Gemstones are intertwined with human history. Whether it was to show power and authority during the early ages, a sign of bravery and prowess in battle during the middle ages, and today as jewelry. Birthstones have been around for centuries. The belief that there is a unique gem based on your birth month makes it even more appealing. It can be given as a meaningful gift for anyone you hold dear. And while the idea of wearing gemstones based on different months has undergone massive changes since it was first discovered in the 12th century, things have been the same since 1912, when the National Association of Jewelers legitimized the practice in the United States.
January: Garnet: The garnet, prized for its deep red color and durability, was believed to protect soldiers in battle. It is also said that the ancients wore it as a symbol of hope and health. The Chinese associated it with love and passion because they found similar traits within people born in January.
February: Amethyst: As one of the most valued stones during antiquity, Amethyst was around before anyone started keeping records. Legends say that it was the Greek god Bacchus who first discovered Amethyst. According to Greek mythology, Amethyste was a virgin maiden who was on her way to worship Diana. Bacchus fancied Amethyste, but despite his attempts at wooing her, Amethyste declined all approaches. To escape the wrath of Bacchus, who was enraged by her rejection, Amethyste called upon Daiana, who turned her into a glimmering Quartz. Impressed by her dedication, Bacchus poured red wine as a show of respect over the Quartz. The red hues of the wine combined with the blue of the Quartz to give Amethyst a purple hue. Roman emperors awarded victorious armies with cups made of this stone, believing that drinking from these glasses would prevent intoxication while celebrating their victories.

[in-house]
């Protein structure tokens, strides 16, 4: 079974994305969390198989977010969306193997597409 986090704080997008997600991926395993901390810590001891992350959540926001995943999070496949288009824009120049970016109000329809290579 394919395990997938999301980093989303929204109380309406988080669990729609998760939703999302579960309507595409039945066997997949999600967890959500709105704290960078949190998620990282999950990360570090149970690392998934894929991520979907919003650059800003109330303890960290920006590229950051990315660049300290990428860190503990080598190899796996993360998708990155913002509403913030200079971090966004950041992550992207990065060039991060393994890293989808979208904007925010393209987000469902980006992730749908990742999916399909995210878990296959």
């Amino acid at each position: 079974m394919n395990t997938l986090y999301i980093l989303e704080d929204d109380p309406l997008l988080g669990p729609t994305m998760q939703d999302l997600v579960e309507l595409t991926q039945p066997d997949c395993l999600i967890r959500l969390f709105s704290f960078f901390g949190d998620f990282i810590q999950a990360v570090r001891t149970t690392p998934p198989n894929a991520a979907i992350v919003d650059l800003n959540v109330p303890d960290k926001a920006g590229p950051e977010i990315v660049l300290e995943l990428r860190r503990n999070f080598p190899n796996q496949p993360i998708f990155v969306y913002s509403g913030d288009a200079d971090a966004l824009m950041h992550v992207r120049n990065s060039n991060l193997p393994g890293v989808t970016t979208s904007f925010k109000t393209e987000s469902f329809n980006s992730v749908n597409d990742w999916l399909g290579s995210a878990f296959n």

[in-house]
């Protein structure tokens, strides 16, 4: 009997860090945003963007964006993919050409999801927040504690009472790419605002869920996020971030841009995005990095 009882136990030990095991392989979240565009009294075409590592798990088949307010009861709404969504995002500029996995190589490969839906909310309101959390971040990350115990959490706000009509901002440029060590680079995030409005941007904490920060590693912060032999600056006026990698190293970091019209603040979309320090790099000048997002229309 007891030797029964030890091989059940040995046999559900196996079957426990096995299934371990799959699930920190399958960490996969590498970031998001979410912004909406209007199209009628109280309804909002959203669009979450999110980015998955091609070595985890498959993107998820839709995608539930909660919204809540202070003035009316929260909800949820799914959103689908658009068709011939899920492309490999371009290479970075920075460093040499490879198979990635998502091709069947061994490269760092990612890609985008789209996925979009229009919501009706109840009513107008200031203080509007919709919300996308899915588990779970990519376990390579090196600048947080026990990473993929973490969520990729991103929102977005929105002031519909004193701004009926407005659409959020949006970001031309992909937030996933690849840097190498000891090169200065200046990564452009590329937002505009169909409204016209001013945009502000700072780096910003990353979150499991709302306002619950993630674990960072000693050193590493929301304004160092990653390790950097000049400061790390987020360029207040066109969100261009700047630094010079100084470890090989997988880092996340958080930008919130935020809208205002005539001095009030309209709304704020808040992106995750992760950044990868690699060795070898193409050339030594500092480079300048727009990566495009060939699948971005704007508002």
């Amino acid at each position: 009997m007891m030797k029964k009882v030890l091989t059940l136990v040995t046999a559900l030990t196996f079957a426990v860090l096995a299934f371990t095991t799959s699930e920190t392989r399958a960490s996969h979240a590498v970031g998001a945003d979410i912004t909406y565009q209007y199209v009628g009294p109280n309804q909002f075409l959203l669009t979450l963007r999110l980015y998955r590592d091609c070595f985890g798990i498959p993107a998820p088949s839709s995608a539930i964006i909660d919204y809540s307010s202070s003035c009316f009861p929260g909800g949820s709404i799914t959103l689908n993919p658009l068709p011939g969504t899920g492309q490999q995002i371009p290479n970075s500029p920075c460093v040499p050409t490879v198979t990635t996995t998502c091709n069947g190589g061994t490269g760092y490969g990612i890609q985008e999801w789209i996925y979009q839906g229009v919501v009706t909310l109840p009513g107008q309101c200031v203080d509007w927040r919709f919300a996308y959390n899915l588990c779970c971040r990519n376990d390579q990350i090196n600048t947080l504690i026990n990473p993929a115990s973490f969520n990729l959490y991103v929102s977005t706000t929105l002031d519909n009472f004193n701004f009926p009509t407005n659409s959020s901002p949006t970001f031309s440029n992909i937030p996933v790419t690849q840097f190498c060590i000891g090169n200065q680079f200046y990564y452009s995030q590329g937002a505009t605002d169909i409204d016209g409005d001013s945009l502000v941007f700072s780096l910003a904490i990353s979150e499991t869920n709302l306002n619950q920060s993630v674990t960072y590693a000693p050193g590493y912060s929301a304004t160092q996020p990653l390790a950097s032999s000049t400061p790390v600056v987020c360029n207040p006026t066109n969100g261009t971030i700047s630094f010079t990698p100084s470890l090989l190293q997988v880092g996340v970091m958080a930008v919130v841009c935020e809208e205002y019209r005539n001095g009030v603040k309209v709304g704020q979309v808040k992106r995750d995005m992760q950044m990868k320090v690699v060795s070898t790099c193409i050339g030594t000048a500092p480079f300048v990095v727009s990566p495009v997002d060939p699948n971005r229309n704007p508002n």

March: Aquamarine: Aquamarine is known to be the treasure of mermaids and sailors alike. This stone was believed to quench thirst when given as a gift in ancient times while protecting sailors from drowning at sea. It has also been associated with calming storms because its color reminded many of the ocean’s peaceful waters during stormy weather.
April: Diamonds: Diamonds are a girl’s best friend, but they also make for an alluring birthstone. The word diamond comes from the Greek “Adamas,” which means invincible.
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During ancient times diamonds were seen as healing stones for people who had fallen ill or experienced negative emotions such as sadness or depression. They are said to have cured illness due to their ability to reflect light without absorbing it, making them appear clear even when full of flaws beneath the surface.
May: Emerald: Egyptians favored the Emerald because it represented green vegetation, life, fertility, and resurrection of nature. It is believed this stone enhances love between two individuals, so it has become popularly used in engagement rings today with couples looking to start their lives together under suspicious circumstances. A variation of its traditional use is pairing emerald stones with pearls. Since pearls represent birth and rebirth, it makes for a perfect combination with Emerald.
June: Alexandrite: Alexandrite is sought after because of its color-changing abilities. Alexandrite takes on different colors depending on the brightness of light it’s exposed to before falling back to its original hue during the night. According to Greek folklore, the gemstone was believed to have been created when Helios saw Aphrodite taking a bath naked. According to the legend, one night in June, Helios saw Aphrodite bathe naked. Upon witnessing her beauty, he dropped his burning torch onto the earth, causing stones like alexandrite (which symbolize fertility) and opals (representing love) to form.